more than conquerers.

I'm going to apologize in advance for putting you through yet another fruit filled recipe. I'm....sorry. It's just that I'm up to my elbows in black raspberries and Bing cherries and red plums and oh my gosh I can't take it anymore! What's a girl to do with an onslaught of summer fruits in her kitchen if not turn them into bars, pies, cookies and cakes? I'm telling you, my options are limited. I contemplated a cherry face mask but I was afraid it would turn my entire complexion even more pink than it already is. Plus I think we all know the story of the black raspberry adventure that coated nearly everything within a five foot radius of the bubbling cauldron of doom with a thick purple sludge. So let's just stick with the familiar, okay?

Bing cherries are rarely on sale, so when they clock in at $1.99 per pound, it's difficult not to stock up. With the addition of the cherry pitter to the kitchen drawer, I found it more and more difficult to dig up a reason not to bake again, but my willpower is weak. No matter how much I try to resist, the recipes keep floating to the top of my head and I'll lose sleep over it until I finally succumb and bake it. Resistance is futile, especially when it comes in the form of Cherry Brown Butter Bars.

Browning butter is on my list of baking fears, right up there with carmelizing sugar and marshmallow making. It's the sort of thing where a few degrees, half a second, one step away from the stovetop and it's completely ruined. I don't like the idea of not being able to salvage something, and I dislike even more the idea of not getting it right on the first try. This sort of perfection is not a good habit to get into; I've found myself on the verge of tears in the kitchen on more than one occasion over a carrot cake with a Grand Canyon split down the center or a pot of boiling lemon syrup that went from crystal clear to black as night in the 13 seconds I stepped away from the burner. Now then, we can't live in a constant state of fear, can we? Let the conquering begin.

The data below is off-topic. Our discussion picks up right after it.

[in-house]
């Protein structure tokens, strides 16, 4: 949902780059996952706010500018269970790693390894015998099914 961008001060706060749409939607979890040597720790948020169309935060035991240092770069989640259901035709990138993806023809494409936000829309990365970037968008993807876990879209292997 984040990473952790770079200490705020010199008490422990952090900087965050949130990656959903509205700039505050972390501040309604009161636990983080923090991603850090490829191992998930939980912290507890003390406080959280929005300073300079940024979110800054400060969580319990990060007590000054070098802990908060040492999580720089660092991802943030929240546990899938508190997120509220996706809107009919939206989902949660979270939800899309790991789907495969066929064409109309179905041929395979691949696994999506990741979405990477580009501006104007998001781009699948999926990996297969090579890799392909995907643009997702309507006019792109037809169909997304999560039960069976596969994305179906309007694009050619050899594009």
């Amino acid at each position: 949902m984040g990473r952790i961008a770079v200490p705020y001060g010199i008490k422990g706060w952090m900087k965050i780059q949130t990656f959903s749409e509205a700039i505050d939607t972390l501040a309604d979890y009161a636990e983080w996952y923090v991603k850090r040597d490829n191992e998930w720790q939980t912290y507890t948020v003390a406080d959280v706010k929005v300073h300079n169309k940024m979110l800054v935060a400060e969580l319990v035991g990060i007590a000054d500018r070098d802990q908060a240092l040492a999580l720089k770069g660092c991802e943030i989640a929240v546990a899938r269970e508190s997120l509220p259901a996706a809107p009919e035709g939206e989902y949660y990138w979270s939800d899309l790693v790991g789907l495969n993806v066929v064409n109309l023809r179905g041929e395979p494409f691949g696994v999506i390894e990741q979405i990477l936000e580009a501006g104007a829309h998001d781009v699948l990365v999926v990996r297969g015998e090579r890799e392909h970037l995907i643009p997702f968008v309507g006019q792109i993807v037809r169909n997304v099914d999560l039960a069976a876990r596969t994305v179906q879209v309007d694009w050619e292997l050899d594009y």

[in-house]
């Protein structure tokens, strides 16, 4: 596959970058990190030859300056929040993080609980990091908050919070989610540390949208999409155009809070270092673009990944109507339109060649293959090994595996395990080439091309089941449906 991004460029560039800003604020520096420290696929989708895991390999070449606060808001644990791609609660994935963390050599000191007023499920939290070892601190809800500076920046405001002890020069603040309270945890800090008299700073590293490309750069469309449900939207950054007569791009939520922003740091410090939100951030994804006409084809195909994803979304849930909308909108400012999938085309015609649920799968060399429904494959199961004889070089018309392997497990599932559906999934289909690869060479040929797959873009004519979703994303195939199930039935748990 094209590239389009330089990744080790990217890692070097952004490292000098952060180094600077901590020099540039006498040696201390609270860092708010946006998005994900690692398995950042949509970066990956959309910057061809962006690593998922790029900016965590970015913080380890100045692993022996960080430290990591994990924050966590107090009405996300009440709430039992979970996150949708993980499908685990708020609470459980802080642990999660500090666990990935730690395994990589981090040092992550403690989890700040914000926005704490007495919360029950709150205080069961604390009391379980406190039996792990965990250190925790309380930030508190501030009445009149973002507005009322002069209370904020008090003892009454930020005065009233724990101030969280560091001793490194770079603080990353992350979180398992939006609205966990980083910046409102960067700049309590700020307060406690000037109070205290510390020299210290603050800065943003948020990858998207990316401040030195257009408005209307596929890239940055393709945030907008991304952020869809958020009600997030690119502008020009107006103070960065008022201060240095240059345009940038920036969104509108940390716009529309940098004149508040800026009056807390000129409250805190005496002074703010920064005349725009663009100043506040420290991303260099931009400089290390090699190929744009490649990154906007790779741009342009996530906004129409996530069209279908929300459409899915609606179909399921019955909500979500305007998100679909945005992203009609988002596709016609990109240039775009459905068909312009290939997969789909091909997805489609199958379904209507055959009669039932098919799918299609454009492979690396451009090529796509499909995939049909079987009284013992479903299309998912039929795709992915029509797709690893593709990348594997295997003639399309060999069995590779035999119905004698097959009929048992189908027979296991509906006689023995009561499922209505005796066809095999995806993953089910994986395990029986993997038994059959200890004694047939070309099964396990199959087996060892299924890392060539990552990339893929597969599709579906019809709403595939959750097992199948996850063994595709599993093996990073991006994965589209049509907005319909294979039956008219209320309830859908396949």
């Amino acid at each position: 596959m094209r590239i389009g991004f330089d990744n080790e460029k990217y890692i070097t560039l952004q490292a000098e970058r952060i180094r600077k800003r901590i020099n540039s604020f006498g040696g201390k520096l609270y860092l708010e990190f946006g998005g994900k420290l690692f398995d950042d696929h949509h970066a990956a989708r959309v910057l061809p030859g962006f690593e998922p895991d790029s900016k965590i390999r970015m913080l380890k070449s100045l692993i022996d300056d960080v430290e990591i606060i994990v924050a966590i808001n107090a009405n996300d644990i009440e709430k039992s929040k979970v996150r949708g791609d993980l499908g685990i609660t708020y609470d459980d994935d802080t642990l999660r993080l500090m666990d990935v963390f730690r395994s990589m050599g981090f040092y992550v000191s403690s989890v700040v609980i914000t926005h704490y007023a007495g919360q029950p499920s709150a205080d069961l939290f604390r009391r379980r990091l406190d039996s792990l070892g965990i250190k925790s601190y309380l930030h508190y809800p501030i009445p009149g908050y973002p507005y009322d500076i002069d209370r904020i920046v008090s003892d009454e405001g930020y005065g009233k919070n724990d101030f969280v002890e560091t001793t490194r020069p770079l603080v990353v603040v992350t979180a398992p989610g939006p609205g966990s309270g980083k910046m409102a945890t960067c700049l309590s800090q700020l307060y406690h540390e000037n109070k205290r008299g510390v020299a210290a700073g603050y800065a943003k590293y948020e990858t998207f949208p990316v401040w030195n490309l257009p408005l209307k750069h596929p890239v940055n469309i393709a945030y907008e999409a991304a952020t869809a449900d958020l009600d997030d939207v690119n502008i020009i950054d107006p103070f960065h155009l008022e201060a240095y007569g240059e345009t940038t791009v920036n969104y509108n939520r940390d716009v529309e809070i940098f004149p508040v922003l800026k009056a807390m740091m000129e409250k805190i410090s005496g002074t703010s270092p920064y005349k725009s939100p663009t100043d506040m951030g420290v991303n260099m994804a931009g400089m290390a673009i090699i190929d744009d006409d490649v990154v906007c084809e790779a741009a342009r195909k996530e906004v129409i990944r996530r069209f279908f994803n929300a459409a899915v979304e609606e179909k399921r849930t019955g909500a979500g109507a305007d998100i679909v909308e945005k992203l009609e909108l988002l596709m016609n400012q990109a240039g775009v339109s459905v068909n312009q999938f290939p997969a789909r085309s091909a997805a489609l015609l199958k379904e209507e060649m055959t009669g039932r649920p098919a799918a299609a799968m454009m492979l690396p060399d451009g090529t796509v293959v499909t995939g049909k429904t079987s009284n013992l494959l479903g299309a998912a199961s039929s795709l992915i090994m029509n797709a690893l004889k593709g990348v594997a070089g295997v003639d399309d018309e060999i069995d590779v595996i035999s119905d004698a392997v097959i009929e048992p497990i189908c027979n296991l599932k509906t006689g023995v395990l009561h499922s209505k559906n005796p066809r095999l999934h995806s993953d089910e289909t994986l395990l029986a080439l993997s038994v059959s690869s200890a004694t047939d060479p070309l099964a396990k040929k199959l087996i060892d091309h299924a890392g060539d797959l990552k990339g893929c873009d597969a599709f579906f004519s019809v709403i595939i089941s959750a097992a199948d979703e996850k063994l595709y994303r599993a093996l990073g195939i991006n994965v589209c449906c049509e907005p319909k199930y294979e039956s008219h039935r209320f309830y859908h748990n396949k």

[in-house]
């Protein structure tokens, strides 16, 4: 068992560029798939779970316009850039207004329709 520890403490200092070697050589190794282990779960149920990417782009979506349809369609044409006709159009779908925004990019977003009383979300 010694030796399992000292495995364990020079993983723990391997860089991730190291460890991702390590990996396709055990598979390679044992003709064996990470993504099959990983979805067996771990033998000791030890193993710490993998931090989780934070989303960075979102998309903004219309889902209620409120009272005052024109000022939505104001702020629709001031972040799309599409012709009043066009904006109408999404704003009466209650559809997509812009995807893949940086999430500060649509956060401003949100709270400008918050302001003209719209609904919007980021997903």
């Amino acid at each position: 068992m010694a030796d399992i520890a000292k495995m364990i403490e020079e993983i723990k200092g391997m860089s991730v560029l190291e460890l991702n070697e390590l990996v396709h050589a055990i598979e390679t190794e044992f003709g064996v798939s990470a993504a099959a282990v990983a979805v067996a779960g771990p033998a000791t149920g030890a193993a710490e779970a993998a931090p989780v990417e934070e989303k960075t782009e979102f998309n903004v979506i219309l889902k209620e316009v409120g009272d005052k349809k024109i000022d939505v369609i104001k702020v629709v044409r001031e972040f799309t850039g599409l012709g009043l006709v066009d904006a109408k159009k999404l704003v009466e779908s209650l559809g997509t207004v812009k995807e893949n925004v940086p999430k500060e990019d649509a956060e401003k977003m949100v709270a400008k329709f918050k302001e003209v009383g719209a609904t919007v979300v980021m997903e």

I made a few tweaks to the recipe to make it even better, like replacing the vanilla extract for almond in the crust. I loved the hint of almond in last week's cherry pie and wanted to duplicate it again in bar form. Mission: Accomplished. These bars are quite sticky, but they're buttery rich and savory with dark red cherries. The filling bakes up to a soft-set, dense custardy sort of thing that gives under your teeth to a crispy almond-scented crust underneath.

Cherry Brown Butter Bars
Inspired by Smitten Kitchen

7 tablespoons unsalted butter, melted
1/3 cup sugar
1/4 teaspoon almond extract
1 cup plus 1 tablespoon all purpose flour
Pinch of salt

1/2 cup sugar
2 large eggs
Pinch of salt
1/4 cup all purpose flour
1 teaspoon vanilla extract
1/2 cup (1 stick) unsalted butter, diced
1 pound sweet cherries

To make the crust: Melt the butter in a small saucepan then mix it with the sugar and salt. Stir in the flour and almond extract with a fork or rubber spatula, then spread into an 8x8 in pan, lined with parchment paper. (It's a bit fussy to get the paper down in there, but it will be worth it. The bars will cling to the pan for dear life when they're baked, and you'll be grateful you took the time to do it.) Bake at 375 degrees for 18 minutes or until light golden brown. Set aside to cool but keep the oven set at 375 degrees.

To make the filling: Melt the butter in a small saucepan over medium heat until it begins to brown, it will take 5-6 minutes depending how much hot "medium" actually is for you stove. Keep an eye on it, it will burn in a hot flash and then you'll be stuck with blackened bits of milk solids glued to the bottom of the pan. Not that I would know, because I always get it right on the first try, but I've heard this can happen. Let the butter cool in a glass dish of some sort and get on with making the filling.

Whisk together the eggs, sugar, salt and flour together and then, whisking at medium speed, drizzle in the cooled brown butter.

Arrange the cherries over the semi-cooled crust and then top with the batter. Bake for about 35 minutes or so, but keep an eye on it, different ovens may vary. Let cool in pan to room temperature before slicing into bars.

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